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Serving the Underserved: Medical Student Michelle Reyes Exemplifies BCOM’s Philosophy

In the early 1980s, Dan Truong left her native Vietnam as a refugee, one of the almost two million people seeking asylum who fled the humanitarian crisis in the country following the Vietnam War. More than three decades later, her dreams for prosperity and happiness for her family are coming full circle. Her granddaughter, Michelle Reyes, is a first-year medical student at the Burrell College of Osteopathic Medicine.

Reyes’ path to medical school was a winding one. Growing up in California, she had dreams of being a physician, but she initially pushed those ambitions aside to start a family at the age of 23. Hoping to achieve the ideal work-family balance, she became a nurse practitioner. One of her first positions was at a private practice. “I didn’t really enjoy it,” she said. “It was more about pushing patient volume versus providing patient-centered care and being concerned with the quality of care.”

It wasn’t until she accepted a position at a Federally Qualified Health Center (FQHC)—and started working under a supportive and encouraging medical director—that Reyes found her true life’s work. “We had a lot of low-income patients with low levels of education,” she explained. “I really enjoyed working with underserved populations because I come from a family of immigrants myself. I found I enjoyed being a teacher for the patients and helping them navigate getting to a healthier place.”

Reyes said she discovered the importance of speaking to patients in terms they could understand and relate to, as opposed to using medical jargon. She began developing patient education materials and resources, many designed for illiterate patients. “My approach was giving them the big picture and why it’s important to take their medications and follow the physician’s recommendations. I started laying out the negative consequences of their health conditions, but in an empathetic way.”

Working for the FQHC, Reyes took on a leadership role in which she worked with an interdisciplinary team to streamline and improve access to diagnostic colonoscopies for patients requiring them in a timely manner. She developed a system that ultimately put the FQHC on the map as the go-to clinic for other facilities to refer patients for colonoscopies.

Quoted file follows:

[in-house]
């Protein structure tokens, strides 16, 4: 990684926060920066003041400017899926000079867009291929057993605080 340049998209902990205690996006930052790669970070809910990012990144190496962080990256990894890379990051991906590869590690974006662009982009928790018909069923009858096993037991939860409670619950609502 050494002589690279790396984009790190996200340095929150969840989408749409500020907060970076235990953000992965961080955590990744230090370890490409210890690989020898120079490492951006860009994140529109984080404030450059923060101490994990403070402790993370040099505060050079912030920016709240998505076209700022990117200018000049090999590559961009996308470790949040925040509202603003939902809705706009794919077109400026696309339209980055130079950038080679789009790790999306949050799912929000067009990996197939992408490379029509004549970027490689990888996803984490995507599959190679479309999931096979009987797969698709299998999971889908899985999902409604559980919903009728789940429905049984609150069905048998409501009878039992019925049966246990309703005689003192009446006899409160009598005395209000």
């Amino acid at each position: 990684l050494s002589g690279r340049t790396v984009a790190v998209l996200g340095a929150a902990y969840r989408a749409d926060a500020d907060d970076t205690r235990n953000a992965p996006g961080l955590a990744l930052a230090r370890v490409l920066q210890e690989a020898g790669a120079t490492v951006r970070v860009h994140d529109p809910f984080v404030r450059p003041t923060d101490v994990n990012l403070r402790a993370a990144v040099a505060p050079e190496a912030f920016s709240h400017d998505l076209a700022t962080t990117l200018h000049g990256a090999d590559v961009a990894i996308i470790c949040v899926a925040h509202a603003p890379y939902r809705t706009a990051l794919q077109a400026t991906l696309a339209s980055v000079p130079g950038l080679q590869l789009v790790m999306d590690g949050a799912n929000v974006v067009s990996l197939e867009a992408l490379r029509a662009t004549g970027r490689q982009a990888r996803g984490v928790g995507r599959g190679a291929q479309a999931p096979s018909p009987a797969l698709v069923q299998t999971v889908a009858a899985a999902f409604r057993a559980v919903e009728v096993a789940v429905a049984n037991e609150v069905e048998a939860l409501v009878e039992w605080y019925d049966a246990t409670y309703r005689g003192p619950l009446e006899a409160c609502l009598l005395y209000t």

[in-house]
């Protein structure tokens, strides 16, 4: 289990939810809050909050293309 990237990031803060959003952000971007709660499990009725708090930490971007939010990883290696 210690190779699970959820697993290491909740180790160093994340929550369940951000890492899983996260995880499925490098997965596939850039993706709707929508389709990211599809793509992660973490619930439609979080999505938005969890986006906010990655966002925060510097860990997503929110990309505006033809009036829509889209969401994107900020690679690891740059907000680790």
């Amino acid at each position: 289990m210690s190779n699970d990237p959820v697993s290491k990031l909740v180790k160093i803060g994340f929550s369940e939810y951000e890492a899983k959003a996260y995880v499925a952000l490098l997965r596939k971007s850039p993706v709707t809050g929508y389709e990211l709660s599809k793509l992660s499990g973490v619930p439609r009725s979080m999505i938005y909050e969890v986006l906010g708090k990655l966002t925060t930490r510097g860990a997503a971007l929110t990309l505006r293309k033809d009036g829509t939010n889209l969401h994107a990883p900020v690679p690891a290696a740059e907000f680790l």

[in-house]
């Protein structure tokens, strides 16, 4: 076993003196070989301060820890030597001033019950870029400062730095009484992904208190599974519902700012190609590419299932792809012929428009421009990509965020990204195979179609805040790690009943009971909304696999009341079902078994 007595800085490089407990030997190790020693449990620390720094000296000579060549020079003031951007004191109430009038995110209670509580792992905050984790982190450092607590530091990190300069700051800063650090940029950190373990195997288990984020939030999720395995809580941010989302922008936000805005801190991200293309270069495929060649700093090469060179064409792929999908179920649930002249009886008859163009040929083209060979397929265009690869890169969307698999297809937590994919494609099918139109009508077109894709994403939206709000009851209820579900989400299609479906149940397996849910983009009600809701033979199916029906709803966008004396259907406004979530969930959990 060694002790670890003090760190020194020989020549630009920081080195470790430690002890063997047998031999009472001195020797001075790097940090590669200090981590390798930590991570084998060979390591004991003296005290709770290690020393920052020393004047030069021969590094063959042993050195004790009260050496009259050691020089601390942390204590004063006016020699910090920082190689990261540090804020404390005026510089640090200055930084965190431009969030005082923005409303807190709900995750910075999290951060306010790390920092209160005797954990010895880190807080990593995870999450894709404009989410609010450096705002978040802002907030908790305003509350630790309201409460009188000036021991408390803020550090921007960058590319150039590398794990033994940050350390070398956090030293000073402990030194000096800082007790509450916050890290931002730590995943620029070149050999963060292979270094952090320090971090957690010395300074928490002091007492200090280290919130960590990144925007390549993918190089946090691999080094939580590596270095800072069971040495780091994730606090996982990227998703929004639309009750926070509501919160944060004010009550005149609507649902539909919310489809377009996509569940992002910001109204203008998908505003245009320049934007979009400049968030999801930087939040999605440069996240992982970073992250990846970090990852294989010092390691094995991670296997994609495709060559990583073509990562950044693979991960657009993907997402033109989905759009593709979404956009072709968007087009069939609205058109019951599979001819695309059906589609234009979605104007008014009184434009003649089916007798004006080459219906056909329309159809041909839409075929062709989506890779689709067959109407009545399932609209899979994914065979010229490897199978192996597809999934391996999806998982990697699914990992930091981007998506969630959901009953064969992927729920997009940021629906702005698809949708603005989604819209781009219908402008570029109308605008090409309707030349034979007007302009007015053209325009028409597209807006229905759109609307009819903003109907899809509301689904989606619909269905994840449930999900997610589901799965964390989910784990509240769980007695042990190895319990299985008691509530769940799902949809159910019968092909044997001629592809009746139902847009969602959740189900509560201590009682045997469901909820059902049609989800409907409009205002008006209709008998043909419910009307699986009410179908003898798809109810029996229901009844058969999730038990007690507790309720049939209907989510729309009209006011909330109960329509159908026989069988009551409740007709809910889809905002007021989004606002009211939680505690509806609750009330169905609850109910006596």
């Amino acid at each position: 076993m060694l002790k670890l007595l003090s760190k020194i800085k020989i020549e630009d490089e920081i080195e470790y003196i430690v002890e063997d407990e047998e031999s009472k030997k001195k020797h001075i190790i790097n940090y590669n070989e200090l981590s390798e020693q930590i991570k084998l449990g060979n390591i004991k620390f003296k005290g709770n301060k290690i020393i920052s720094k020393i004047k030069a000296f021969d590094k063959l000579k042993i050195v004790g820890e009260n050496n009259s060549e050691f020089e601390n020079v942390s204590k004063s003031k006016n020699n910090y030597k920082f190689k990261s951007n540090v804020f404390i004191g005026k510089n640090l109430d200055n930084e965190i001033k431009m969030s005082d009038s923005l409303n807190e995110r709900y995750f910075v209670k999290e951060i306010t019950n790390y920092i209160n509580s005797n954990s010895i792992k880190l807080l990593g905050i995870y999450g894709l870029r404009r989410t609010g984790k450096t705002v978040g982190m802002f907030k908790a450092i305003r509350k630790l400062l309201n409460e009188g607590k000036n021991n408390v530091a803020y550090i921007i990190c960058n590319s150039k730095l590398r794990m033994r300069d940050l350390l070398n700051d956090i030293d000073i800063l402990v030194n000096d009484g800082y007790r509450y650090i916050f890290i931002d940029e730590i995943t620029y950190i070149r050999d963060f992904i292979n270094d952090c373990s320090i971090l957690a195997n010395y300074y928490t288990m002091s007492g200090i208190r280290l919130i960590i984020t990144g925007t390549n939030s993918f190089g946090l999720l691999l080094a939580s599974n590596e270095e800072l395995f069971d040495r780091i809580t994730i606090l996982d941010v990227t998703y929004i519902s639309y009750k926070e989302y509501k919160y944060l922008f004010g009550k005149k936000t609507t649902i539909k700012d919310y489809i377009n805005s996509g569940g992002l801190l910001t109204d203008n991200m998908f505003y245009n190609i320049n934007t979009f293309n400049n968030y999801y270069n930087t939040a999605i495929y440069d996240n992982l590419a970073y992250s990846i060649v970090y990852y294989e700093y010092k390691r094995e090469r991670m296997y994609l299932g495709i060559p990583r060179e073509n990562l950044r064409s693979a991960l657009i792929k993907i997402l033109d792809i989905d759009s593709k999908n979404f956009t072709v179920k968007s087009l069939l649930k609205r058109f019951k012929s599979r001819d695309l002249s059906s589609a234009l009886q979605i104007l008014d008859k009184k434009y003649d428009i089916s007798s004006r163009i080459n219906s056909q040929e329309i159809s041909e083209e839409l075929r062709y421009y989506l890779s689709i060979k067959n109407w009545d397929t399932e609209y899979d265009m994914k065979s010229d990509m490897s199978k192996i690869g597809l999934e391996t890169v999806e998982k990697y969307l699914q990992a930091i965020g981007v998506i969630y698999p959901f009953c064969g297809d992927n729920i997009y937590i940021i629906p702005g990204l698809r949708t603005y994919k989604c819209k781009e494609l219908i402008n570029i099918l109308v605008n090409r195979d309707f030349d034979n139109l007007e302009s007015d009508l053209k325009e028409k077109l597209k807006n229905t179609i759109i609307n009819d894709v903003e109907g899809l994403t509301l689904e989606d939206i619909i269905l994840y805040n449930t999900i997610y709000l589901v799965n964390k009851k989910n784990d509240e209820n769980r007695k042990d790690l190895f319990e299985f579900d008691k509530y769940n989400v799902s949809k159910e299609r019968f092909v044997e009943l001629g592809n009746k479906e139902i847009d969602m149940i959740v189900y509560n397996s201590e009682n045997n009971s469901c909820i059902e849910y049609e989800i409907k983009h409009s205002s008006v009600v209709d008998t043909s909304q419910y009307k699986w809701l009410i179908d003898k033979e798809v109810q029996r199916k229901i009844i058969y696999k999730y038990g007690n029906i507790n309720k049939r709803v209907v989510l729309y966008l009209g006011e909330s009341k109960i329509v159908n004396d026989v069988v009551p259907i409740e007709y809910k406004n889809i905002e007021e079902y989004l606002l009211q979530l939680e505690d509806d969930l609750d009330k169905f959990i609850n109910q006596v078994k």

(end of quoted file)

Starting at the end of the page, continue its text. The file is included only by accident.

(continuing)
While she found the job rewarding, after three years at the FQHC, Reyes felt like something was missing. She said, “I just felt like I wasn’t happy because I wasn’t pursuing what I really wanted to do, which is taking care of patients on a more comprehensive level with the knowledge of a physician.”

Now a mother of three young children—Elle, Emma, and Max—and wife to a husband with a career of his own, Reyes said she felt selfish when she first contemplated quitting her job and uprooting the family for her to attend medical school. She credits her husband with encouraging her to “go for it” and said it ended up being the best decision she could have made. “I feel like I’m a better wife and mother now because I’m so much happier pursuing my passions,” she noted. “Plus, I’m setting an example for my kids to go for what they want because life’s too short not to.”

As a nurse practitioner, Reyes was mentored by an osteopathic physician who familiarized her with the osteopathic philosophy of treating patients as a whole and as a person. The concept resonated with her and she began looking into osteopathic medical colleges. When she came upon BCOM’s mission, she knew she had found her match. “It was pretty much in direct alignment with what I was doing and what I want to do. That idea of serving the underserved with cultural awareness and empathy felt like the right fit,” she said.

Reyes hasn’t regretted her decision for a minute. Not only has her daily commute dropped from almost an hour-and-a-half to five minutes, she and her family are enjoying the culture, the food, and the spectacular sunsets in the Mesilla Valley. At BCOM, she has found staff and faculty who “are truly invested in our success and it shows. I’m not just somebody on a roster; there’s a more personal connection. I met Dr. Morehead, just once and every time I see him he remembers my name.” She said she also appreciates Dean Mychaskiw’s emails familiarizing the student body with the local cultures and ethnicities.

In the future, Reyes sees herself working as a primary care physician in a community health clinic similar to the FQHC she worked for in California. She plans to focus on community education and preventative medicine and she feels that she can make more of an impact in a tight-knit community like Las Cruces, as opposed to a bigger city with a more dense population. It is an inspiring goal for Reyes who was the first person in her family to graduate from college, let alone go to medical school. She said, “This is what my grandma came here for. To give me that opportunity. That means a lot to me.”